tel 43 15331033
Located in Spittelberg, the 17th-century district that can be reached by a steep flight of steps direct from the Museum Quarter, this homey restaurant is a great place to sample the full range of Viennese cuisine. In summer there is the option of sitting outside in dappled tree shade. We were there in the colder months, and fully appreciated the warmth of the rambling interior. Service can be a little slow, but we had a shelf of books beside our table that helped occupy the time. I went for the restaurant’s variation of Tafelspitz — boiled beef served with horseradish and apple sauce — and had no complaints.$$$
INFO TO GO
Flights arrive at Vienna International Airport (VIE), 11 miles southeast of the city. The quickest and most cost-effective mode of transport between the airport and downtown is the dedicated express train, CAT (www.cityairporttrain.com), to Wien-Mitte station.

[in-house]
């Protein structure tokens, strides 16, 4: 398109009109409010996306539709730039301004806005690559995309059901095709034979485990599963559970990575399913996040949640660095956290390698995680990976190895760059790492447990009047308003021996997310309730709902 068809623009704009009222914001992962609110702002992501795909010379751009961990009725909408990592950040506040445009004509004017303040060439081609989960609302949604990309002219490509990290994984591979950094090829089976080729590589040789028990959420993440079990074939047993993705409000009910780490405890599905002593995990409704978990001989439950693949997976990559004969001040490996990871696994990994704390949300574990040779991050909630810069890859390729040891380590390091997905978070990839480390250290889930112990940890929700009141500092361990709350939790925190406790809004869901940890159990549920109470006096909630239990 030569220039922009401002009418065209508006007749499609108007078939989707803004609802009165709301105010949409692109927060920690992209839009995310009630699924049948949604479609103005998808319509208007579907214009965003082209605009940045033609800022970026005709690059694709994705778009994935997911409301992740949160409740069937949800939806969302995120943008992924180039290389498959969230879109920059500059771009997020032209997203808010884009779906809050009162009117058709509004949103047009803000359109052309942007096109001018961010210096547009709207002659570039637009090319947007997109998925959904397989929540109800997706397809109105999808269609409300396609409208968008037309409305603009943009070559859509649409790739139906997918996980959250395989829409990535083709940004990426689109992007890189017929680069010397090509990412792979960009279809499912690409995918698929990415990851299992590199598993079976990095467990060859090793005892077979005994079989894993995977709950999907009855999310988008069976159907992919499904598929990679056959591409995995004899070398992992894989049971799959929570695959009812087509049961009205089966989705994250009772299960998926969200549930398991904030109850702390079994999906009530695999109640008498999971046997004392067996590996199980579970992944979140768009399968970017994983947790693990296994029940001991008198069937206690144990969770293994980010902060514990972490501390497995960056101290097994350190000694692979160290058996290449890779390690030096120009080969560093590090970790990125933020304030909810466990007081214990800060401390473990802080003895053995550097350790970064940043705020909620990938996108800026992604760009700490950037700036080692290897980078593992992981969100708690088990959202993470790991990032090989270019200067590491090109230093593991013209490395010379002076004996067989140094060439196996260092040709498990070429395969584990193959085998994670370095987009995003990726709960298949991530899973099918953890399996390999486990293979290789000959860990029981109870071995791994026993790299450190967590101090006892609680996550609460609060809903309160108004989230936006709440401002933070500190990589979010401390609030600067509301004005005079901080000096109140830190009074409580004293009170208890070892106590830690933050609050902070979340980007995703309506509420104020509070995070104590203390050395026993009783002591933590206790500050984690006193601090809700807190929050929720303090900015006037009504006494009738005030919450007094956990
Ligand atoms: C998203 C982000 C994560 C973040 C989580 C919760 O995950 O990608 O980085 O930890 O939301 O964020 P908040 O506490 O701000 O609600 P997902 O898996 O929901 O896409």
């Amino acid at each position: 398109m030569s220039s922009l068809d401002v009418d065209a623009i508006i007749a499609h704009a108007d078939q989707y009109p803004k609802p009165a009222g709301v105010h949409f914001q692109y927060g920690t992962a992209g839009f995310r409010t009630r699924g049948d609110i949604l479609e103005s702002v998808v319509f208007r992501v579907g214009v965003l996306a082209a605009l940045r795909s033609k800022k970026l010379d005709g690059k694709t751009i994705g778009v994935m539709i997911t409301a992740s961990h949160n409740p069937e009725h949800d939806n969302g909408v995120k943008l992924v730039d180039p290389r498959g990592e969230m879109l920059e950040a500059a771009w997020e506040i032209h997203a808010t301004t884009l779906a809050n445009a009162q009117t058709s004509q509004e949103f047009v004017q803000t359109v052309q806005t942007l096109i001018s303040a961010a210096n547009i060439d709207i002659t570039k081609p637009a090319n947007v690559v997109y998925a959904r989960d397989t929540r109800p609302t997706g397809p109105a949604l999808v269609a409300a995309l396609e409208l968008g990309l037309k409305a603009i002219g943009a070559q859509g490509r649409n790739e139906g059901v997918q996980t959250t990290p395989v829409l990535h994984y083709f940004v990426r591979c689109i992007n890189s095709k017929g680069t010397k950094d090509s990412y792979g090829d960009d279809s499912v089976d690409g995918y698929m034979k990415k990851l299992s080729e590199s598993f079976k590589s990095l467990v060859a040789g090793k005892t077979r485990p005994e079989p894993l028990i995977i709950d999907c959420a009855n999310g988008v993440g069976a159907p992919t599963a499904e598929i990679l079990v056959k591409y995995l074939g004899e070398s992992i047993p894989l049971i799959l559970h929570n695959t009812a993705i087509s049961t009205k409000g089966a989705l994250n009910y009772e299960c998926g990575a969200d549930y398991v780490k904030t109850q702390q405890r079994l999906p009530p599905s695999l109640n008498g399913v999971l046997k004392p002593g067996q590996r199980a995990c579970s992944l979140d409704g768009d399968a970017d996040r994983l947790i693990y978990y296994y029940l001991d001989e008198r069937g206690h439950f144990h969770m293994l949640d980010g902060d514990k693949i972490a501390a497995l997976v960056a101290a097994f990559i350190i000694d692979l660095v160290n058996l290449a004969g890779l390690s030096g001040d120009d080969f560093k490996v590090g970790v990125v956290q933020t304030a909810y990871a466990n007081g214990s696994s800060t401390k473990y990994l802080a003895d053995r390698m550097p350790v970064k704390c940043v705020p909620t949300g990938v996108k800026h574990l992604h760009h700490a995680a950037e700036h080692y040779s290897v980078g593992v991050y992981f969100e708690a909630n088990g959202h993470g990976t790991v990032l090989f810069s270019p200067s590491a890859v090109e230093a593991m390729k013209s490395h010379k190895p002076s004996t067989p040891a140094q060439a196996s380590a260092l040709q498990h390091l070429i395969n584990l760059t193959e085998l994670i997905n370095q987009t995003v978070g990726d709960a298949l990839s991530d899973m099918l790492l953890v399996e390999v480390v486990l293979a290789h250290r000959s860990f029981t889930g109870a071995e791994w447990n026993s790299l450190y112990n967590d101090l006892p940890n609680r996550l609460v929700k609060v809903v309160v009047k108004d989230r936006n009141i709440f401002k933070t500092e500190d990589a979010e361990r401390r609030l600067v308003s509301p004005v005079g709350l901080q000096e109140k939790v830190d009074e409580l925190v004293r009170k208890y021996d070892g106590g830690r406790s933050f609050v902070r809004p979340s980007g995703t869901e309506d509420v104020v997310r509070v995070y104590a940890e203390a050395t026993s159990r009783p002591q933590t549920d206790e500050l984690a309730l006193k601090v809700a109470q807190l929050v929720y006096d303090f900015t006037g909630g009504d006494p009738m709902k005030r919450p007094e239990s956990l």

All airplane flights begin on the ground. An airport is the starting point, but airspace issues continue to expand from the terrestrial to the aerial. Altitude is no barrier when countries claim sovereignty from the Earth to beyond the stratosphere.
Though air travel slowed as airports temporarily closed and borders shuttered to stifle the spread of coronavirus, the airline industry — led by oneworld alliance member airlines — enacted enhanced protective measures to reduce risk and protect passengers.
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Beer lovers in particular will rejoice with this new offer from The Lion and the Rose Bed and Breakfast in Asheville, North Carolina, and it all starts with a complimentary, icy cold pint upon arrival.